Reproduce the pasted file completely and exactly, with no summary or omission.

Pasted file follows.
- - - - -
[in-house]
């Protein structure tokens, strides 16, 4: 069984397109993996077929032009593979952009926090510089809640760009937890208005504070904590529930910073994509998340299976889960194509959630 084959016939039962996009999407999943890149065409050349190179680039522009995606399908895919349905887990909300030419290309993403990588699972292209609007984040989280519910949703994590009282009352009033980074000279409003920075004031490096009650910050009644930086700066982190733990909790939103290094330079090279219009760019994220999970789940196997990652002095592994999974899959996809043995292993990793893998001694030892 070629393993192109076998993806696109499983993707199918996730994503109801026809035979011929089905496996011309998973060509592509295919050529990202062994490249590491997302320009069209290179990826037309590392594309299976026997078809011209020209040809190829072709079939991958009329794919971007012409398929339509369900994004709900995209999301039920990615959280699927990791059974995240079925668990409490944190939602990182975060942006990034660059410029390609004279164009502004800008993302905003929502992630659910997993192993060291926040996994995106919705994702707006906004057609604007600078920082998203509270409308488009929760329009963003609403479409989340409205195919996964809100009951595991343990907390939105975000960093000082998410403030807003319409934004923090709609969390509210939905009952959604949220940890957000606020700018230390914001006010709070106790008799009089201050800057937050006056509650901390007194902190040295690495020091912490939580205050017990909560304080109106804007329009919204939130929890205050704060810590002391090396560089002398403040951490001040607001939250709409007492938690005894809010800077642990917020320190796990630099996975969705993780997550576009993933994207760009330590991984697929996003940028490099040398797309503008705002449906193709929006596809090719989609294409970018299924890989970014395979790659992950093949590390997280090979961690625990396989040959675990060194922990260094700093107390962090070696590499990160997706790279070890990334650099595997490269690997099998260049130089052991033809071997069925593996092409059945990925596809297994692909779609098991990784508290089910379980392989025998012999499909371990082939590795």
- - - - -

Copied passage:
[in-house]
């Protein structure tokens, strides 16, 4: 069984397109993996077929032009593979952009926090510089809640760009937890208005504070904590529930910073994509998340299976889960194509959630 084959016939039962996009999407999943890149065409050349190179680039522009995606399908895919349905887990909300030419290309993403990588699972292209609007984040989280519910949703994590009282009352009033980074000279409003920075004031490096009650910050009644930086700066982190733990909790939103290094330079090279219009760019994220999970789940196997990652002095592994999974899959996809043995292993990793893998001694030892 070629393993192109076998993806696109499983993707199918996730994503109801026809035979011929089905496996011309998973060509592509295919050529990202062994490249590491997302320009069209290179990826037309590392594309299976026997078809011209020209040809190829072709079939991958009329794919971007012409398929339509369900994004709900995209999301039920990615959280699927990791059974995240079925668990409490944190939602990182975060942006990034660059410029390609004279164009502004800008993302905003929502992630659910997993192993060291926040996994995106919705994702707006906004057609604007600078920082998203509270409308488009929760329009963003609403479409989340409205195919996964809100009951595991343990907390939105975000960093000082998410403030807003319409934004923090709609969390509210939905009952959604949220940890957000606020700018230390914001006010709070106790008799009089201050800057937050006056509650901390007194902190040295690495020091912490939580205050017990909560304080109106804007329009919204939130929890205050704060810590002391090396560089002398403040951490001040607001939250709409007492938690005894809010800077642990917020320190796990630099996975969705993780997550576009993933994207760009330590991984697929996003940028490099040398797309503008705002449906193709929006596809090719989609294409970018299924890989970014395979790659992950093949590390997280090979961690625990396989040959675990060194922990260094700093107390962090070696590499990160997706790279070890990334650099595997490269690997099998260049130089052991033809071997069925593996092409059945990925596809297994692909779609098991990784508290089910379980392989025998012999499909371990082939590795």